Time was, Indian online media meant shoehorning digital content in to low-end Nokia phones, struggling with slow landline broadband pipes or just dialling on-demand phone lines.
But, just as western digital music services like Spotify and Rdio are rolling out to new countries around the world, a similar Indian service, working over HTML5 and latest smartphones, shows India is growing a cloud-centric digital media market of its own.
Dhingana claims 10.5 million active monthly users for its mostly Hindi Bollywood movie soundtracks, boasts of serving over 100 million minutes of music per month and says its mobile apps for iPhone, Android, BlackBerry and, yes, Nokia are downloaded 10,000 times each day.
The service may trade on an offering highly targeted for local tastes, but Dhingana is headquartered in Silicon Valley’s Sunnyvale. Founding brothers Snehal and Swapnil Shinde are product refugees from nearby Yahoo.
“There are two religions in India,” CEO Snehal (pictured, left) tells paidContent. “Bollywood and cricket.
“Unlike in the U.S., where these are two separate businesses, 99 percent of music in India is part of the movies. Hence, the opportunity in India is fivefold compared to the U.S..”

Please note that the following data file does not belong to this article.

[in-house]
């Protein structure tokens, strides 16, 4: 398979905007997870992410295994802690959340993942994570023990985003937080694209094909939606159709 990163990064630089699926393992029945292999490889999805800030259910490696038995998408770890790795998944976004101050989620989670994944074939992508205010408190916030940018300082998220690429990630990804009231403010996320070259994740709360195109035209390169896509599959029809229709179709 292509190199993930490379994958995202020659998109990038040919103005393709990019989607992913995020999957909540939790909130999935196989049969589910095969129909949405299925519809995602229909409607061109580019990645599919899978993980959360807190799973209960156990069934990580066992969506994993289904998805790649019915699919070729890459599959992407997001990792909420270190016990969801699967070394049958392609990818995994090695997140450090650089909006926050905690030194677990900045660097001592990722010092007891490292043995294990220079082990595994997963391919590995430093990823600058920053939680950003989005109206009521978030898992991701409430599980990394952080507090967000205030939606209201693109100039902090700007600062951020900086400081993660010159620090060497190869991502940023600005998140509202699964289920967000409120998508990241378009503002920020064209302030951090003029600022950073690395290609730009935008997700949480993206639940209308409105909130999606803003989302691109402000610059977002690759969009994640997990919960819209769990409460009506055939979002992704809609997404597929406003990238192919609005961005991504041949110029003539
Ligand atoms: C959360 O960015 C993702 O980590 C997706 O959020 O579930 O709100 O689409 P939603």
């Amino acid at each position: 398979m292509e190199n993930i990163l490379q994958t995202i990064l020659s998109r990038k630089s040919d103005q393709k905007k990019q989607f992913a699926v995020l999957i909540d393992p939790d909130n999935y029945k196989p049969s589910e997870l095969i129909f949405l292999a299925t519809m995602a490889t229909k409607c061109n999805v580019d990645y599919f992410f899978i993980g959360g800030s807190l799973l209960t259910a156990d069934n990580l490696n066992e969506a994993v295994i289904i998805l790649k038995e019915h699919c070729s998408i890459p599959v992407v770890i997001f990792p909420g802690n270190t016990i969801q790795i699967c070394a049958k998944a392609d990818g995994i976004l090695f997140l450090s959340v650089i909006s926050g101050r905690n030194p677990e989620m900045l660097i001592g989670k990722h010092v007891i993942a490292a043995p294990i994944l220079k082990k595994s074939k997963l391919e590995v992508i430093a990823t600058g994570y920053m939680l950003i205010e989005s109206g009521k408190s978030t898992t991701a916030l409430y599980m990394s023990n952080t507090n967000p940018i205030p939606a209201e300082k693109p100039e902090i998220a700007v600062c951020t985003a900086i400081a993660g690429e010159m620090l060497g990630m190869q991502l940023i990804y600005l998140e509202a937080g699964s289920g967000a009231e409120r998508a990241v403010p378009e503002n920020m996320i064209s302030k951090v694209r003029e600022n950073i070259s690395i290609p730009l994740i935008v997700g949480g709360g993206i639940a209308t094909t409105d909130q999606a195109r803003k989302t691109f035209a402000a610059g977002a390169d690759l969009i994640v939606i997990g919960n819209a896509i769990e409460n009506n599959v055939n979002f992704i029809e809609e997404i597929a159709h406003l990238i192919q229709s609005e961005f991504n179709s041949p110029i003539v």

Its in-web player remains on-screen as listeners move from page to page, while users can create and share playlists and can rate tracks. Feeding listeners’ habits out through Facebook’s graph has seen users of the social network listen for double the time.
It could be Rdio, Deezer, Mog, or We7. But Dhingana has the local tunes and the existing market exposure – something western rivals should remember as they weigh whether to extend their current globalisation efforts to India. Dhingana’s 10.5 million active users compares with the 10 million Spotify last disclosed (though this is likely higher now).
Google already launched its first Google Music service, similarly focusing on Bollywood tunes, in India 2010, before doing so in the west in 2011. Other local operators include Nokia, 7digital and Saavn.
Despite the highly local repertoire, only 60 percent of Dhingana’s users are in India. Most of the remaining 40 percent are in America. Dhingana has global rights to stream Bollywood tracks from over 300 labels – rare simplicity in a music business fraught with fractured, territorial licensing.
So what are Dhingana’s prospects?
“The business model is similar to that of Pandora and Spotify,” Snehal Shinde tells paidContent.
“We expect 90 percent of our revenues from branded and premium advertising – banner, rich media, audio and video – and 10 percent via subscriptions.”
(In fact, the majority of Spotify’s revenue is subscriptions, not ads).
The 12-person outfit, which has offices in Pune, India, took a first funding round in February 2011 from Helion and Inventus. Breakeven is targeted for 2014, Shinde has previoulsy said (via MediaNama).
“We will start ramping up our revenue efforts starting Q3 of 2012,” Shinde tells paidContent, without detailing.
“On the content side, we plan to go even deeper into each language and continue to have the biggest legal Indian music content.”